A yakuza enforcer is ordered to secretly drive his beloved colleague to be assassinated. But when the colleague unceremoniously disappears en route, the trip that follows is a twisted, surreal and horrifying experience.
Minami, a junior member of a Japanese underworld organisation, is sent on a road trip with a senior colleague, Ozaki. Ozaki is to be bumped off, as he is now a liability to the organisation. On the way Ozaki disappears under mysterious circumstances.Written by
The reason black comedy really isn't funny anymore is because all modern black comedies just repeat the same jokes. Though Gozu isn't going to have you laughing on your first viewing, it definitely will have you laughing in shock when you look back post-viewing, after everything comes together. Gozu isn't really hard to understand, it isn't complex, but it certainly isn't forgettable. If anything, it's set up a lot like a sick version of The Wizard of Oz: a straight path, with the lead character meeting eccentric secondary characters that help him along until he reaches the final solution to his problem. While this seems simplistic, it's impossible to not notice Takashi Miike's stunning originality throughout. While most Asian horror is riddled with cliché ghosts and evil mothers, Takashi Miike proves here that he is not only the most original Asian director out there, but one of the most original directors working in the industry today. And I think Gozu may be his masterwork.
I'm personally sick of movies that claim to be a mind trip, filled with "weird" ideas that turn out to be nothing but cliché mentions of time travel and every other genetic idea. I could list names of these filmsDonnie Darko, 12 Monkeys, etc.but the point is, weird isn't weird anymore in modern cinema. If you were been born and raised on The Twilight Zone like I was, all these movies are as generic as average spy thrillers. Gozu, however, may be one few films to come out post-2000 that I can honestly call weird. And, believe me, that is a good thing. Instead of rehashing tired clichés, Gozu brings the viewer to placed they've never even thought of before. The opening instructs the viewer not to "take anything seriouslyit's all a joke", and the punch line has to be one of the most bazaar endings in cinema history. It's terrifying and genuinely grotesque, as well as hilarious. Everything in this movie is stuff writers/directors would sit around and joke about, but never, EVER, have the balls to actually film. That's what makes the story behind Gozu so refreshing and truly original. I can't believe I'm actually writing that final line in a review.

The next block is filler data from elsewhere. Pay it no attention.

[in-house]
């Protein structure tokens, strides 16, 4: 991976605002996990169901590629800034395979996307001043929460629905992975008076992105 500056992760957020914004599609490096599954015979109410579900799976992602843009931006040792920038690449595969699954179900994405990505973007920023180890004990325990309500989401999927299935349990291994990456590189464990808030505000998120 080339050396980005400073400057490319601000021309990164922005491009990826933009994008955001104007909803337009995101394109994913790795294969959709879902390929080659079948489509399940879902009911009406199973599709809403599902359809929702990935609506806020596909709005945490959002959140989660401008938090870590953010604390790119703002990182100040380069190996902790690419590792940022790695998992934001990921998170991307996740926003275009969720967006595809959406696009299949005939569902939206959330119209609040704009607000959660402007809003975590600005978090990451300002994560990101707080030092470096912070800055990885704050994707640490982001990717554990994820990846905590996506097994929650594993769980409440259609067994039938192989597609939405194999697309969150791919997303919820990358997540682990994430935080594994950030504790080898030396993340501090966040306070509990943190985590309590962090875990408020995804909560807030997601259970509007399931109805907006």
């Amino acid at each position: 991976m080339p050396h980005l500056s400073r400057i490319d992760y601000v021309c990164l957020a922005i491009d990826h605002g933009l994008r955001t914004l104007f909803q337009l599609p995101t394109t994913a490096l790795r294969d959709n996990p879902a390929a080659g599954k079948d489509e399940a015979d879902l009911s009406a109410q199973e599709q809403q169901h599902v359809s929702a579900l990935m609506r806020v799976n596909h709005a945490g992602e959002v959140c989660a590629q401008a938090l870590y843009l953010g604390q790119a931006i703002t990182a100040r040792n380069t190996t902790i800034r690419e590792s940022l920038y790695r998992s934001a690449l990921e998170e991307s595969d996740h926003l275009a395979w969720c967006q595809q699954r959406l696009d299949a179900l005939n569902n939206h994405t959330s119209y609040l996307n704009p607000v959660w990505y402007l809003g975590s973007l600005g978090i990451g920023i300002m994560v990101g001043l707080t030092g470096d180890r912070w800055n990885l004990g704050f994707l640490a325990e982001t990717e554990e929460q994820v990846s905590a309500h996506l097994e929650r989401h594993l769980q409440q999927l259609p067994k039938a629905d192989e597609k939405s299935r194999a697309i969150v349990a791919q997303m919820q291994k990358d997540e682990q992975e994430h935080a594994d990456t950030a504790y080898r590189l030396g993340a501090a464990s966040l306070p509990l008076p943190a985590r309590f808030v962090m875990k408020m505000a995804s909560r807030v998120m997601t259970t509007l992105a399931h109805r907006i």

Miike's directing is stylish, as always. He knows how to set up a scene and inflict a terrifying mood. The entire film takes itself so deadpan seriously, and though that would usually be a fatal blow to most movies, Miike makes it work here. Somehow. Whenever a major plot point happens, it's done so flawlessly it's impossible not to be immersed in the moment.
So why didn't I give Gozu a perfect score? Because as much as I loved it, the movie needed to be shortened. Do not get me wrong: I love Miike's slow dialogue as much as I love his balls-to-the-wall action, but here it gets a little overbearing. Characters sit and stare at things without any purpose, and while it works, it's just not entertaining at all. The movie could have been shortened by at least 20 minutes, and if it had been, it would have been near perfection. Also, a few scenes became very repetitious and even mildly annoying. What I mean to say is, although the story is amazing, Gozu lacks a lot of entertainment value.
Overall, though, despite its flaws, Gozu is not forgettable. It's hard for me to remember a time when I would pop in a DVD and actually remember what I watched by the next morning. In a world of cheap carbon copies plots and cheesy horror elements, Gozu seems almost like perfection, even though it really isn't. But I have no room to complain. I'd take this over another black-haired-ghost-girl-evil-mother-terrorist-time-travel movie ANY DAY.
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